Can the violin lower student dropout rates? A classically trained musician and a social worker think music lessons have the power to inspire change.
That theory is being tested in North Lawndale, where roughly 100 students at KIPP Ascend Primary Public Charter School have completed the nonprofit program M.U.S.I.C. Inc., or Music in Urban Schools Inspiring Change.
One of those students is Dillion Madkins. He started playing violin at age 6, to the surprise of family and friends, his mother Natasha says.
“You don’t think about a 10-year-old black boy from the South Side of Chicago playing violin,” she said.
M.U.S.I.C. Inc. was born, you could say, out of observation and coincidence. In 2011, Sarah Dupuis was serving with AmeriCorps as a teaching assistant in schools on Chicago’s West Side. A classically trained violinist, Dupuis noticed a consistent lack of musical programming in the schools in which she was serving.
That same year while visiting Fritz Reuter & Sons, a Rogers Park shop that specializes in violins, Dupuis spotted dozens of child-sized instruments in a back room. The shop’s namesake had passed away and the store would soon be closing, Reuter’s son Michael said. It just so happened they were looking to donate the violins.
Dupuis took Michael up on his offer.
Six years later, about 80 of those hand-crafted instruments are being put to good use in the program started by Dupuis along with Joi Truman, a Chicago Public Schools social worker.
The two developed the program to not only offer music education to underserved students, but to address school drop-out rates. The students learn music theory and songs by classical and contemporary artists like Beethoven and John Legend, and get help setting goals for homework, behavior and attendance.
Students and their parents are also required to sign an agreement saying they will attend biweekly practices and maintain good academic standing.
“The social-emotional side of our program … uses our unique platform as educators who stay with families over the years to build strong relationships and foundations of trust,” Dupuis said.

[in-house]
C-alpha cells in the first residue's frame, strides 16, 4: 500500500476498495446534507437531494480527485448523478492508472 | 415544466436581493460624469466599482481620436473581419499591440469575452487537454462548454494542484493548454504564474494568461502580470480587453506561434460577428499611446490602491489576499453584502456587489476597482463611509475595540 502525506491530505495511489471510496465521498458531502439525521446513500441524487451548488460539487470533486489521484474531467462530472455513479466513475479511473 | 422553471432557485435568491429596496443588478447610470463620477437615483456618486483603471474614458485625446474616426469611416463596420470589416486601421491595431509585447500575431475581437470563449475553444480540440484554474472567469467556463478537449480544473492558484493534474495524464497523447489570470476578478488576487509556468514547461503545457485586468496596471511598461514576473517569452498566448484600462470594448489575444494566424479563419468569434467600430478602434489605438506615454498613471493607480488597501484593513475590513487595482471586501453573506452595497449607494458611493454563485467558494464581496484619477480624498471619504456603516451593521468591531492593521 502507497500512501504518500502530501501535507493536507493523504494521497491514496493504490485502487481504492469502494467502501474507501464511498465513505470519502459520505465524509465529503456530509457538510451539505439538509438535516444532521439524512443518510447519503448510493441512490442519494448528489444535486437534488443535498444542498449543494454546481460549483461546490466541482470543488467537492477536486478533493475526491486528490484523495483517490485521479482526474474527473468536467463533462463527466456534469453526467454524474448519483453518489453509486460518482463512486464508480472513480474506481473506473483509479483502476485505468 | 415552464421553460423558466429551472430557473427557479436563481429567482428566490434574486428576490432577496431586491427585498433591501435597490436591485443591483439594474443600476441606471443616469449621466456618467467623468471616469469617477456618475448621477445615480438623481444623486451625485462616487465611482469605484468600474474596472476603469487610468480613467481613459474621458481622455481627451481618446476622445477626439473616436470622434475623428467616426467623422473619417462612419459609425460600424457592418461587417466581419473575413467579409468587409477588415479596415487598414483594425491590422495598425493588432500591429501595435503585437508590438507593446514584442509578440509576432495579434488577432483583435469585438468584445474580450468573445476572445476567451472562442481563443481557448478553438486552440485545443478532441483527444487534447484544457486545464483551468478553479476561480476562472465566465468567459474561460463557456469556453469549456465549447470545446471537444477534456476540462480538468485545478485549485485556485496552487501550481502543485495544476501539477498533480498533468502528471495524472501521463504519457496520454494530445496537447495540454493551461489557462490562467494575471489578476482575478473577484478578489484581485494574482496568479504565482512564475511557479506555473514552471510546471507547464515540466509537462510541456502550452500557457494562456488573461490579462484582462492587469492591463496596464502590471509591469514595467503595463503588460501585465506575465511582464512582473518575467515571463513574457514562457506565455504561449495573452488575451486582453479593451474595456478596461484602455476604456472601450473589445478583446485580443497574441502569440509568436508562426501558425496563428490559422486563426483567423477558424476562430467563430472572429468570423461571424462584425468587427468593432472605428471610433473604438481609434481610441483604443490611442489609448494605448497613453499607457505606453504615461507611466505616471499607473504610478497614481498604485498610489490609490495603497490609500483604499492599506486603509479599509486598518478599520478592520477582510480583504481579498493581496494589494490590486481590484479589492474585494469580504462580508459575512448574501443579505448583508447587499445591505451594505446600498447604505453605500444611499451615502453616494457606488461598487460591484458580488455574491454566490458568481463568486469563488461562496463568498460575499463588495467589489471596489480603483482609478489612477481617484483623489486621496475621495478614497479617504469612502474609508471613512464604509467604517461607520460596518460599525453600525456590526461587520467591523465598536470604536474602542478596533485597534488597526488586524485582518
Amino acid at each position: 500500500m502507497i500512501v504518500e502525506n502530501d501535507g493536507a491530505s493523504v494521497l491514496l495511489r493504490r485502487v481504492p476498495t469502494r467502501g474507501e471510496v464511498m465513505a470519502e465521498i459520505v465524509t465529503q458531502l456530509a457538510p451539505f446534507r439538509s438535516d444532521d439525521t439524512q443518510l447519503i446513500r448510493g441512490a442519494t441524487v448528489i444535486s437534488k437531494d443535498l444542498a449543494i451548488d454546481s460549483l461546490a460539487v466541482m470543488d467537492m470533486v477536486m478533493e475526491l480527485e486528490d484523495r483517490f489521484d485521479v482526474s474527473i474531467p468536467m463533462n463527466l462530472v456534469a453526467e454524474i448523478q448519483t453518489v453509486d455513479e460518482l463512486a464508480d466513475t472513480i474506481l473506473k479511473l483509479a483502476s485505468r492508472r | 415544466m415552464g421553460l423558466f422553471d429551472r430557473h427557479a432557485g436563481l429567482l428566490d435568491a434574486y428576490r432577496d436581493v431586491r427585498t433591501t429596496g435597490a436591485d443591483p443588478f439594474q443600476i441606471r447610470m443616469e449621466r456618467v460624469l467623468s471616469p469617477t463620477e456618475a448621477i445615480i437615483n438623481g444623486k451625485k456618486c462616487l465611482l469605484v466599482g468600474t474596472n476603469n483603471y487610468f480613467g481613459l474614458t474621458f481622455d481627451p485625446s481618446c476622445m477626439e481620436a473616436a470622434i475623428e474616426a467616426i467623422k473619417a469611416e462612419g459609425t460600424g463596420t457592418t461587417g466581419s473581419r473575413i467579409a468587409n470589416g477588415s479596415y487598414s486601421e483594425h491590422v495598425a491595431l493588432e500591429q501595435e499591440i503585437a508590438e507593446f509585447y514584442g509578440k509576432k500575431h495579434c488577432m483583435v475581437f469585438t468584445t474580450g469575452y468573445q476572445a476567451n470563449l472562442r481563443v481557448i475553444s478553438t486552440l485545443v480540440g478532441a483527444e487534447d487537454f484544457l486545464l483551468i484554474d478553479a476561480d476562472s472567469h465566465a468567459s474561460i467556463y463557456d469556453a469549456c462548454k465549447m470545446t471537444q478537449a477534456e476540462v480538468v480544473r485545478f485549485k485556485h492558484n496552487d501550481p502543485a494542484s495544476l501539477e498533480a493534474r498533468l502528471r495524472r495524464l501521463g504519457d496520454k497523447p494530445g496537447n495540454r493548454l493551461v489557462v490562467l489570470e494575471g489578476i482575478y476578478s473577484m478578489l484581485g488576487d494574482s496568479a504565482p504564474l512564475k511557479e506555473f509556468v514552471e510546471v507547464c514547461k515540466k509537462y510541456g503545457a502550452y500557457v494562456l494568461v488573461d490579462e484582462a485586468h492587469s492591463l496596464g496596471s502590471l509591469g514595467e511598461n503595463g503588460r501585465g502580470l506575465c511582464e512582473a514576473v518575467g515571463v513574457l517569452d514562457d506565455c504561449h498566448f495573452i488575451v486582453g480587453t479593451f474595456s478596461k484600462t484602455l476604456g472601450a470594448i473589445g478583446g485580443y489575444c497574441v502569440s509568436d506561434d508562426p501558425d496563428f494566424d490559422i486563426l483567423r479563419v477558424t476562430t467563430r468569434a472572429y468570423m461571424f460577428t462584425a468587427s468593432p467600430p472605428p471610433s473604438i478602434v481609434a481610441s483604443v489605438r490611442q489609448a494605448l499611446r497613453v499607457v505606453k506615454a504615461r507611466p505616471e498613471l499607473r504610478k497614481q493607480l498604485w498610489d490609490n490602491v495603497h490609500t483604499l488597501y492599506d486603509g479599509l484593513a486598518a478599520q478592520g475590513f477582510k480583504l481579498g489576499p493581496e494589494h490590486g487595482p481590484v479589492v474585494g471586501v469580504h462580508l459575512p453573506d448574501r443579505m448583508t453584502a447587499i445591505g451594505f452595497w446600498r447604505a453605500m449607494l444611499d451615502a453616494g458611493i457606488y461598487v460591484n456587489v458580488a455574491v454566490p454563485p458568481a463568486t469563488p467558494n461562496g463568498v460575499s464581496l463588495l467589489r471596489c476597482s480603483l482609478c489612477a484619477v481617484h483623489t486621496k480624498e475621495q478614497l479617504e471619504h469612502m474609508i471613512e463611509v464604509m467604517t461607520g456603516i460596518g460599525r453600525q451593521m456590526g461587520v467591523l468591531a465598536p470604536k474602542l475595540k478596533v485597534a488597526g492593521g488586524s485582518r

Trust is an essential part of the program, as violins are loaned out to participants.
“When they have that violin to take home for the first time, they adore it in a way I don’t see with other students,” said Dupuis. “Accessibility in a community with limited access to applied instrumental instruction is the heart and soul of why we exist.”
The program grew from 25 first-grade students in 2011 to 75 students from first through seventh grades this past year. Dupuis said M.U.S.I.C. Inc. is set to expand in the 2017-18 school year to a youth center and two additional schools on the South and West Sides. The plan is to serve up to 500 students within the next three years.
According to the State of the Arts Report published by the nonprofit music advocacy group Ingenuity, 44 percent of Chicago Public Schools did not meet the district’s recommended ratio of one arts instructor per every 350 students during the 2012-13 school year. That figure dropped to 36 percent for the 2015-16 school year, but gains have not occurred evenly across schools.
Chicago’s South and West Sides had lower average ratios of art teachers to students in the 2015-16 school year, and had consistently lower Creative Schools Certifications than the North Side, according to the report.
Parents in the area have noticed the dearth of musical programs. Cherry Hill-Moore came up empty-handed when searching for affordable music programs in the East Garfield Park and Lawndale areas for her daughter Demi, who is now participating in M.U.S.I.C. Inc.
“There weren’t any convenient [programs] for a two-parent working family in the West Side,” Hill-Moore said. “There wasn’t anything in the area for a family like ours.”
Not only is Hill-Moore proud of her daughter’s musical talent, she’s also noticed positive side effects she hadn’t expected, including her daughter’s ability to express herself more creatively.
Other parents have noticed an increase in confidence, open-mindedness and discipline. Natasha Madkins said her son’s football coach told her that her son’s dexterity is above those of his classmates, and attributed it to his playing violin from a young age.
When Madkins’ son Dillon was invited to perform at a gala, “it was one of the first times I saw him take pride in himself,” Madkins said.
“We just feel very fortunate, and wish all children had access to music,” Madkins said.
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